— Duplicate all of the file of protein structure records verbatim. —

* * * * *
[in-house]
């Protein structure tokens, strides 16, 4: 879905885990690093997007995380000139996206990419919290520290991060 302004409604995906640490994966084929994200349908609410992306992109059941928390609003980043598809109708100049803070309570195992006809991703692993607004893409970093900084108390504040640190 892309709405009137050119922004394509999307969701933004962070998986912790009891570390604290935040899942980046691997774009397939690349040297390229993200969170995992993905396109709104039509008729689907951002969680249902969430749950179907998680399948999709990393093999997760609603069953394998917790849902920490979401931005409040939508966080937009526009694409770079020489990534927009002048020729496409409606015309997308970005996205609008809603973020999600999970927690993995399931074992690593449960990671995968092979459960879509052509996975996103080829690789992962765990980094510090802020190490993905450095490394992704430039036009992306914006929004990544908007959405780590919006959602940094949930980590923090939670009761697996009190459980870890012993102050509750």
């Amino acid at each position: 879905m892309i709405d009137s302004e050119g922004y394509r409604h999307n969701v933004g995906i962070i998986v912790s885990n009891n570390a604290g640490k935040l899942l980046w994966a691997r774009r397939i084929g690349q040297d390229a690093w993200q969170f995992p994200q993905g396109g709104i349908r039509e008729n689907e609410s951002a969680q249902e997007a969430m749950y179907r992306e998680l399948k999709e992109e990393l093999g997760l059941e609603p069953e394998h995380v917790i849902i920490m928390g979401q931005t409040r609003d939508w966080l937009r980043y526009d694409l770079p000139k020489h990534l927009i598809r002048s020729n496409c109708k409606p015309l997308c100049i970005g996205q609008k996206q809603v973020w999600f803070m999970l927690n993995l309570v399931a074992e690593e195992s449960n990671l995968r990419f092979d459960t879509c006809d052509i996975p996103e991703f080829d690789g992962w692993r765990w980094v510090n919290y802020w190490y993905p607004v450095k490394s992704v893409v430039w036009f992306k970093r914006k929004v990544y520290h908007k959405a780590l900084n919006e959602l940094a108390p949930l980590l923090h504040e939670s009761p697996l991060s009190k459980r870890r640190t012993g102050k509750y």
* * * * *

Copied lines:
[in-house]
């Protein structure tokens, strides 16, 4: 879905885990690093997007995380000139996206990419919290520290991060 302004409604995906640490994966084929994200349908609410992306992109059941928390609003980043598809109708100049803070309570195992006809991703692993607004893409970093900084108390504040640190 892309709405009137050119922004394509999307969701933004962070998986912790009891570390604290935040899942980046691997774009397939690349040297390229993200969170995992993905396109709104039509008729689907951002969680249902969430749950179907998680399948999709990393093999997760609603069953394998917790849902920490979401931005409040939508966080937009526009694409770079020489990534927009002048020729496409409606015309997308970005996205609008809603973020999600999970927690993995399931074992690593449960990671995968092979459960879509052509996975996103080829690789992962765990980094510090802020190490993905450095490394992704430039036009992306914006929004990544908007959405780590919006959602940094949930980590923090939670009761697996009190459980870890012993102050509750």
């Amino acid at each position: 879905m892309i709405d009137s302004e050119g922004y394509r409604h999307n969701v933004g995906i962070i998986v912790s885990n009891n570390a604290g640490k935040l899942l980046w994966a691997r774009r397939i084929g690349q040297d390229a690093w993200q969170f995992p994200q993905g396109g709104i349908r039509e008729n689907e609410s951002a969680q249902e997007a969430m749950y179907r992306e998680l399948k999709e992109e990393l093999g997760l059941e609603p069953e394998h995380v917790i849902i920490m928390g979401q931005t409040r609003d939508w966080l937009r980043y526009d694409l770079p000139k020489h990534l927009i598809r002048s020729n496409c109708k409606p015309l997308c100049i970005g996205q609008k996206q809603v973020w999600f803070m999970l927690n993995l309570v399931a074992e690593e195992s449960n990671l995968r990419f092979d459960t879509c006809d052509i996975p996103e991703f080829d690789g992962w692993r765990w980094v510090n919290y802020w190490y993905p607004v450095k490394s992704v893409v430039w036009f992306k970093r914006k929004v990544y520290h908007k959405a780590l900084n919006e959602l940094a108390p949930l980590l923090h504040e939670s009761p697996l991060s009190k459980r870890r640190t012993g102050k509750y």